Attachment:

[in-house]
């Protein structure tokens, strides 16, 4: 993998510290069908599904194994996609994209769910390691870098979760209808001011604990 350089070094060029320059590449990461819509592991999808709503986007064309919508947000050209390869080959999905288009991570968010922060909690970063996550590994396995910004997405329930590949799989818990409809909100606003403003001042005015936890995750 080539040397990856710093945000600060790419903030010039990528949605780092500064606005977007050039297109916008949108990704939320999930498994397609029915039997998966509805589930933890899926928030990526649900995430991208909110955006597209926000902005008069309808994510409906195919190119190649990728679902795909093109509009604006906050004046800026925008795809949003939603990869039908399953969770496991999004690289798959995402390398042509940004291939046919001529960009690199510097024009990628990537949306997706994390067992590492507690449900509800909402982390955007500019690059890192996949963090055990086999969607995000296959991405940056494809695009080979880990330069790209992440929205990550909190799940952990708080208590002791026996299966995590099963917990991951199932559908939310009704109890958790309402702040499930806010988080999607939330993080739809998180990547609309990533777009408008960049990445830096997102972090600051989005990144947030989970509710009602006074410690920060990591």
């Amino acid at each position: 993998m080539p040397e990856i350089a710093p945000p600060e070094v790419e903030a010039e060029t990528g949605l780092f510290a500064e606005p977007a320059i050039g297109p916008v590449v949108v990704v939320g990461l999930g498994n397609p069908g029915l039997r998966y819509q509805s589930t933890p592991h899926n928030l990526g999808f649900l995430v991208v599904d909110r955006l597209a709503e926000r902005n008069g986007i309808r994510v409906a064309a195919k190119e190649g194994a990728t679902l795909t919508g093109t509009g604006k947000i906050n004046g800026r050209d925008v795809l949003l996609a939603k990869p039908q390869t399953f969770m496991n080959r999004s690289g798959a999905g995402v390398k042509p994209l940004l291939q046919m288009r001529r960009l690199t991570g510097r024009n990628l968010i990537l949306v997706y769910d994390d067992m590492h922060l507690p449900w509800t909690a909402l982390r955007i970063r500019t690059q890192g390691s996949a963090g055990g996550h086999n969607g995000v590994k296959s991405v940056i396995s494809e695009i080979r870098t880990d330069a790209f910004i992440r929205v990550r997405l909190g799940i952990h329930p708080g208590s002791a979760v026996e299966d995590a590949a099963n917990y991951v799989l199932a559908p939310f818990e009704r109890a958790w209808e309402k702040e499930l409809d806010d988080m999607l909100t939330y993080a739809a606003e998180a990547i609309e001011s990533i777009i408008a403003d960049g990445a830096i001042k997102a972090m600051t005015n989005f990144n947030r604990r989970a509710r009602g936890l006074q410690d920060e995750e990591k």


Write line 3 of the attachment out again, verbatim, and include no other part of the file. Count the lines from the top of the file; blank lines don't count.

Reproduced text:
């Amino acid at each position: 993998m080539p040397e990856i350089a710093p945000p600060e070094v790419e903030a010039e060029t990528g949605l780092f510290a500064e606005p977007a320059i050039g297109p916008v590449v949108v990704v939320g990461l999930g498994n397609p069908g029915l039997r998966y819509q509805s589930t933890p592991h899926n928030l990526g999808f649900l995430v991208v599904d909110r955006l597209a709503e926000r902005n008069g986007i309808r994510v409906a064309a195919k190119e190649g194994a990728t679902l795909t919508g093109t509009g604006k947000i906050n004046g800026r050209d925008v795809l949003l996609a939603k990869p039908q390869t399953f969770m496991n080959r999004s690289g798959a999905g995402v390398k042509p994209l940004l291939q046919m288009r001529r960009l690199t991570g510097r024009n990628l968010i990537l949306v997706y769910d994390d067992m590492h922060l507690p449900w509800t909690a909402l982390r955007i970063r500019t690059q890192g390691s996949a963090g055990g996550h086999n969607g995000v590994k296959s991405v940056i396995s494809e695009i080979r870098t880990d330069a790209f910004i992440r929205v990550r997405l909190g799940i952990h329930p708080g208590s002791a979760v026996e299966d995590a590949a099963n917990y991951v799989l199932a559908p939310f818990e009704r109890a958790w209808e309402k702040e499930l409809d806010d988080m999607l909100t939330y993080a739809a606003e998180a990547i609309e001011s990533i777009i408008a403003d960049g990445a830096i001042k997102a972090m600051t005015n989005f990144n947030r604990r989970a509710r009602g936890l006074q410690d920060e995750e990591k």